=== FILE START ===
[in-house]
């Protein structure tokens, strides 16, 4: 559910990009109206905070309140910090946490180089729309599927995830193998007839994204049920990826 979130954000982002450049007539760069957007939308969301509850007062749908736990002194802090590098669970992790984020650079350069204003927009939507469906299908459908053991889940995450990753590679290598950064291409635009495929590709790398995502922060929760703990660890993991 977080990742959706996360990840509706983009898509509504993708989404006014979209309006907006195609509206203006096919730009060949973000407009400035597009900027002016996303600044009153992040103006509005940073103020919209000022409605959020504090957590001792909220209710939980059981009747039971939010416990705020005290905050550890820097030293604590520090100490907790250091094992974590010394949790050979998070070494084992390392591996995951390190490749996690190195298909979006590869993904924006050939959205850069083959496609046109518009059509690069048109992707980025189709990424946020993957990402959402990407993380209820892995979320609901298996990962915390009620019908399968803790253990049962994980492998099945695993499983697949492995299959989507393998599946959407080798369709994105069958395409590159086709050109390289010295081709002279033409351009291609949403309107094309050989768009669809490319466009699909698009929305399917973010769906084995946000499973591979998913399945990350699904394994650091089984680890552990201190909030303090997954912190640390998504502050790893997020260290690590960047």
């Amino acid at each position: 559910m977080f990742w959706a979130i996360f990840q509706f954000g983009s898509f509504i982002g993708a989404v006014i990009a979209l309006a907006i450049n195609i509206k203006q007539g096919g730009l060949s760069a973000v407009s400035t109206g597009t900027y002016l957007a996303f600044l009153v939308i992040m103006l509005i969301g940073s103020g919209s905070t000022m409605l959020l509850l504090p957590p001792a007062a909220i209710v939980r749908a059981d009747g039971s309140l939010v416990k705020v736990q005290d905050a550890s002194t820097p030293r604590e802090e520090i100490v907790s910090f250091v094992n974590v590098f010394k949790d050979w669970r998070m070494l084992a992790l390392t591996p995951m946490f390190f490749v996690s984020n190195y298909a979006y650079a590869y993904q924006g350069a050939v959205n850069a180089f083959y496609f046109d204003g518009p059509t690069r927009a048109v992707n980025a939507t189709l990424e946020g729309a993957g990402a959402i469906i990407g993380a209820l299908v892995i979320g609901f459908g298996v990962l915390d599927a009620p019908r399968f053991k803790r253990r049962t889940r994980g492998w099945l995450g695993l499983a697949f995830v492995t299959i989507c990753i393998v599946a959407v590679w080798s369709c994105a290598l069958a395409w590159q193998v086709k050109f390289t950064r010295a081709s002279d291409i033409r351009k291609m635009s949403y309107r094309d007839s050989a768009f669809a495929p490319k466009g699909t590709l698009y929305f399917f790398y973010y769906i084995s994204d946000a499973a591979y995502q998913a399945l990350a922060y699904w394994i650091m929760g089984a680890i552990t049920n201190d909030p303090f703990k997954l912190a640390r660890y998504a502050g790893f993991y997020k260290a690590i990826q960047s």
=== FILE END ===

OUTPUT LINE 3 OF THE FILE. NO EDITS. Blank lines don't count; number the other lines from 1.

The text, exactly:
């Amino acid at each position: 559910m977080f990742w959706a979130i996360f990840q509706f954000g983009s898509f509504i982002g993708a989404v006014i990009a979209l309006a907006i450049n195609i509206k203006q007539g096919g730009l060949s760069a973000v407009s400035t109206g597009t900027y002016l957007a996303f600044l009153v939308i992040m103006l509005i969301g940073s103020g919209s905070t000022m409605l959020l509850l504090p957590p001792a007062a909220i209710v939980r749908a059981d009747g039971s309140l939010v416990k705020v736990q005290d905050a550890s002194t820097p030293r604590e802090e520090i100490v907790s910090f250091v094992n974590v590098f010394k949790d050979w669970r998070m070494l084992a992790l390392t591996p995951m946490f390190f490749v996690s984020n190195y298909a979006y650079a590869y993904q924006g350069a050939v959205n850069a180089f083959y496609f046109d204003g518009p059509t690069r927009a048109v992707n980025a939507t189709l990424e946020g729309a993957g990402a959402i469906i990407g993380a209820l299908v892995i979320g609901f459908g298996v990962l915390d599927a009620p019908r399968f053991k803790r253990r049962t889940r994980g492998w099945l995450g695993l499983a697949f995830v492995t299959i989507c990753i393998v599946a959407v590679w080798s369709c994105a290598l069958a395409w590159q193998v086709k050109f390289t950064r010295a081709s002279d291409i033409r351009k291609m635009s949403y309107r094309d007839s050989a768009f669809a495929p490319k466009g699909t590709l698009y929305f399917f790398y973010y769906i084995s994204d946000a499973a591979y995502q998913a399945l990350a922060y699904w394994i650091m929760g089984a680890i552990t049920n201190d909030p303090f703990k997954l912190a640390r660890y998504a502050g790893f993991y997020k260290a690590i990826q960047s």